Heritage Inventory

Heritage inventory identifies significant local resources


   Athabasca now has a comprehensive report identifying more than two dozen of the community’s most significant historic places.

   Researched and compiled by Robert Buckle of Heritage Collaborative, Inc., the Athabasca Municipal Heritage Inventory highlights and profiles 25 buildings and residences within the Town of Athabasca that meet certain heritage criteria. The report also recognizes the Athabasca riverfront as a significant historic resource and cultural landscape.

   The Athabasca inventory project received funding from the Government of Alberta Municipal Heritage Partnership Program and the Town of Athabasca. The purpose was to prepare an inventory of heritage resources within the town that meet the requirements for listing on the Alberta and Canadian Register of Historic Places. A few examples of the resources listed in the inventory are the Anglican Church Rectory and Carriage House on 49 St., Athabasca Public School (the Old Brick School) on 48 St., the CNR Station on 50 Ave., the Grand Union Hotel on the corner of 50 St., the Hunter Building on 49 St., the Ukrainian Orthodox Church on 50 Ave. and Athabasca United Church on 48 St.

   Contributors to the project include the Town of Athabasca and executive staff, Athabasca University, the Athabasca Advisory Committee and staff from the Town of Athabasca Archives. Acknowledgement goes to the Government of Canada for supporting the Town of Athabasca’s participation in the Historic Places Initiative, and to the Government of Alberta for supporting the Town’s participation in the Municipal Heritage Partnership Program.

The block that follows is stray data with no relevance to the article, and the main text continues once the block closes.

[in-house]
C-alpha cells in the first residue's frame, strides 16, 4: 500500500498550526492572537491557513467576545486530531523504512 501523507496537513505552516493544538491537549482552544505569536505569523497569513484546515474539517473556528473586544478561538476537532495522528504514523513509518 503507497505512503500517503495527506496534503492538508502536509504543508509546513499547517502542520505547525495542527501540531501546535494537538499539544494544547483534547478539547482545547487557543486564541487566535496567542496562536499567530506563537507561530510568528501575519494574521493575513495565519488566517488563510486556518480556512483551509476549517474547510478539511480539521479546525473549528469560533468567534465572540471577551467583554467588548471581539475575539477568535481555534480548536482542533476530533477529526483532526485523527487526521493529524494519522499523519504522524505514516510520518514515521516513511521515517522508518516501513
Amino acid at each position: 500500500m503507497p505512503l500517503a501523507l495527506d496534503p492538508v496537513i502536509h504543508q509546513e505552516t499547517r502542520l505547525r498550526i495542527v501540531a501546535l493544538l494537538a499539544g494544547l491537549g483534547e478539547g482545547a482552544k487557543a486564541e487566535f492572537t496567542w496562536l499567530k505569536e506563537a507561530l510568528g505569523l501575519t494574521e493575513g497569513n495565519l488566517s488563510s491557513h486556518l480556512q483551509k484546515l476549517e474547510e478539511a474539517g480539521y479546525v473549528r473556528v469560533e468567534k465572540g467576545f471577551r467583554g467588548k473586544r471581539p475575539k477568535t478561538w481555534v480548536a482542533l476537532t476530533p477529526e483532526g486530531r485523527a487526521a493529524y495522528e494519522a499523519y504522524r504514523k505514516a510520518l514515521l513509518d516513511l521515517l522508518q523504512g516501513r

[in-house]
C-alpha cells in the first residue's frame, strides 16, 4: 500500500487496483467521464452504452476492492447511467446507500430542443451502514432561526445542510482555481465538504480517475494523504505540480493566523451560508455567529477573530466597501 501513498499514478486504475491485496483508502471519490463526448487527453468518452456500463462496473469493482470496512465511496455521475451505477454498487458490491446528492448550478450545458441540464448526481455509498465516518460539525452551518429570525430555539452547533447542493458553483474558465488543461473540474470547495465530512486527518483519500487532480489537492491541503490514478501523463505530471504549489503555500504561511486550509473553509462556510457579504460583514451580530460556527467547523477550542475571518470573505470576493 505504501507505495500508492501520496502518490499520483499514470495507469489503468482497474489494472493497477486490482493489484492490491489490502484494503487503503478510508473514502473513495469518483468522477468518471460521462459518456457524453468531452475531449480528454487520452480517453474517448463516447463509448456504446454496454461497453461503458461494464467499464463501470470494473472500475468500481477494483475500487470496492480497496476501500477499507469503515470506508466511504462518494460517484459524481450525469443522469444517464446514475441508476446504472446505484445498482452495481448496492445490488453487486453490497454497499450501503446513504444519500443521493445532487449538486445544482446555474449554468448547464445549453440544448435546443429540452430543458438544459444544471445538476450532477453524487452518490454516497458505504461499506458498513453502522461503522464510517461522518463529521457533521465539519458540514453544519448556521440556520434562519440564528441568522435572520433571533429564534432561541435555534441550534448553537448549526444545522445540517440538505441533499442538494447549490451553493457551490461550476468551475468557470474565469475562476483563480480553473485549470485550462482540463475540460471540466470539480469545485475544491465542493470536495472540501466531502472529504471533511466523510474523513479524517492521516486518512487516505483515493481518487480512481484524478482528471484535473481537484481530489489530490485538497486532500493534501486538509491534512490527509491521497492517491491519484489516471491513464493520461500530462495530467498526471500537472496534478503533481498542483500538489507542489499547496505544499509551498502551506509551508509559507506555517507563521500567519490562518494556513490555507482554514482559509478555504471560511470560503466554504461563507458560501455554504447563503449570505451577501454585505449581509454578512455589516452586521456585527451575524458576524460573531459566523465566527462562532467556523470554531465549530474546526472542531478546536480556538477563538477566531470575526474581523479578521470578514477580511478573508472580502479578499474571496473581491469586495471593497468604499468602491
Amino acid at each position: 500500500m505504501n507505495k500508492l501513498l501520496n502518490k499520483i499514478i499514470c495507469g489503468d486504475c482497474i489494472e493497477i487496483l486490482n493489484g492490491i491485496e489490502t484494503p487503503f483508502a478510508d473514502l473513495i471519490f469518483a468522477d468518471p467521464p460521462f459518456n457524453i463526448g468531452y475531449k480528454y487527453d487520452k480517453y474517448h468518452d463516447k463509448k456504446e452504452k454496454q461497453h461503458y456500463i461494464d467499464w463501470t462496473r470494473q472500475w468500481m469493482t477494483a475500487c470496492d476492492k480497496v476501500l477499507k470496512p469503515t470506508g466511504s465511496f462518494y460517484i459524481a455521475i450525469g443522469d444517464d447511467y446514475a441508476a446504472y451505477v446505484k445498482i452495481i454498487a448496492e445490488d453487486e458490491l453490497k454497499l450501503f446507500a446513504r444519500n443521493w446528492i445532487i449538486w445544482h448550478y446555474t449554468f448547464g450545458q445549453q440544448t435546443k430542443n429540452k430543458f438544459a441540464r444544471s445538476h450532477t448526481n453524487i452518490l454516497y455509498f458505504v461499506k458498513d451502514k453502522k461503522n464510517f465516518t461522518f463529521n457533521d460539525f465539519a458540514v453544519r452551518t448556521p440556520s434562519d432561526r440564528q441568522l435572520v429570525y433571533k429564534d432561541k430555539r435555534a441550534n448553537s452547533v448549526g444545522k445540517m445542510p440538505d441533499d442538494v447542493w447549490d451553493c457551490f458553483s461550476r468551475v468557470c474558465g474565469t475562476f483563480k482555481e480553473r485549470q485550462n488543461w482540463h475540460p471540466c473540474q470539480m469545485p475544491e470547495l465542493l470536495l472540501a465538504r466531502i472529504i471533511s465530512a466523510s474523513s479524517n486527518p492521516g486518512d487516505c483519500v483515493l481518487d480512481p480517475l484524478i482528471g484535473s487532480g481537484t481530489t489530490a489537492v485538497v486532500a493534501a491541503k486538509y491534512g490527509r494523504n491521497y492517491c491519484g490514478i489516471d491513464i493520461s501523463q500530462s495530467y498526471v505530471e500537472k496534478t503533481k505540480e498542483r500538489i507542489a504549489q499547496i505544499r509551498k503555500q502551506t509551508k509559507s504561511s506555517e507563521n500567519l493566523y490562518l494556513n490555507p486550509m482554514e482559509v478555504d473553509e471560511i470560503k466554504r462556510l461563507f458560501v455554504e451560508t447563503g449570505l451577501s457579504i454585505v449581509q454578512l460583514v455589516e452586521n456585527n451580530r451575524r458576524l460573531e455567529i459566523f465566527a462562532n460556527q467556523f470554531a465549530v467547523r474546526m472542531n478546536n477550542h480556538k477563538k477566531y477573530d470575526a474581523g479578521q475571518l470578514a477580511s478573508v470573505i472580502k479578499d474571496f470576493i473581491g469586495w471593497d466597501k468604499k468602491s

Project objectives well defined


   Initially, about 200 buildings and other recommended historic resources were reviewed. Guided by a clear set of objectives, the process identified 31 specific places of interest that warranted further evaluation. Ultimately, 25 resources and the riverfront were determined to have met the criteria for significance and integrity. Each resource was subject to evaluation in accordance with the provincial Municipal Heritage Resources Management Program.

   Project objectives also called for a context paper to describe Athabasca’s major historical themes and trends. The context paper was used as an historical reference point to assist in the evaluation of the resources being reviewed.